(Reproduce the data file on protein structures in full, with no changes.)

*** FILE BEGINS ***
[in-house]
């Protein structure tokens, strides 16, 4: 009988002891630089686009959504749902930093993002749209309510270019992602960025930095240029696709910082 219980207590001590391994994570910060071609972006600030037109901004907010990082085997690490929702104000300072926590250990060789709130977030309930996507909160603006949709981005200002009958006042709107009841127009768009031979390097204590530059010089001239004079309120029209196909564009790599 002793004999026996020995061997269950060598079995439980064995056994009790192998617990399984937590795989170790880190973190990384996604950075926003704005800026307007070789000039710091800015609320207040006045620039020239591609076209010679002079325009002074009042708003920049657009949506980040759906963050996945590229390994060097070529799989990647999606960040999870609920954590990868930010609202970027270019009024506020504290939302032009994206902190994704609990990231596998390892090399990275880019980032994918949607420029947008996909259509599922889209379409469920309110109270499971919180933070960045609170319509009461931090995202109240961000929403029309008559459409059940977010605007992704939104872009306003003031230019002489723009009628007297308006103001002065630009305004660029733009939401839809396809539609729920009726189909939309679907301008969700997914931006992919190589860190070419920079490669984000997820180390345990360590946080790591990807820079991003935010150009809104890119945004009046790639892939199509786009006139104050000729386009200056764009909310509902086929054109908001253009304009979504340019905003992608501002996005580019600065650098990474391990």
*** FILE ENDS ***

[in-house]
């Protein structure tokens, strides 16, 4: 009988002891630089686009959504749902930093993002749209309510270019992602960025930095240029696709910082 219980207590001590391994994570910060071609972006600030037109901004907010990082085997690490929702104000300072926590250990060789709130977030309930996507909160603006949709981005200002009958006042709107009841127009768009031979390097204590530059010089001239004079309120029209196909564009790599 002793004999026996020995061997269950060598079995439980064995056994009790192998617990399984937590795989170790880190973190990384996604950075926003704005800026307007070789000039710091800015609320207040006045620039020239591609076209010679002079325009002074009042708003920049657009949506980040759906963050996945590229390994060097070529799989990647999606960040999870609920954590990868930010609202970027270019009024506020504290939302032009994206902190994704609990990231596998390892090399990275880019980032994918949607420029947008996909259509599922889209379409469920309110109270499971919180933070960045609170319509009461931090995202109240961000929403029309008559459409059940977010605007992704939104872009306003003031230019002489723009009628007297308006103001002065630009305004660029733009939401839809396809539609729920009726189909939309679907301008969700997914931006992919190589860190070419920079490669984000997820180390345990360590946080790591990807820079991003935010150009809104890119945004009046790639892939199509786009006139104050000729386009200056764009909310509902086929054109908001253009304009979504340019905003992608501002996005580019600065650098990474391990």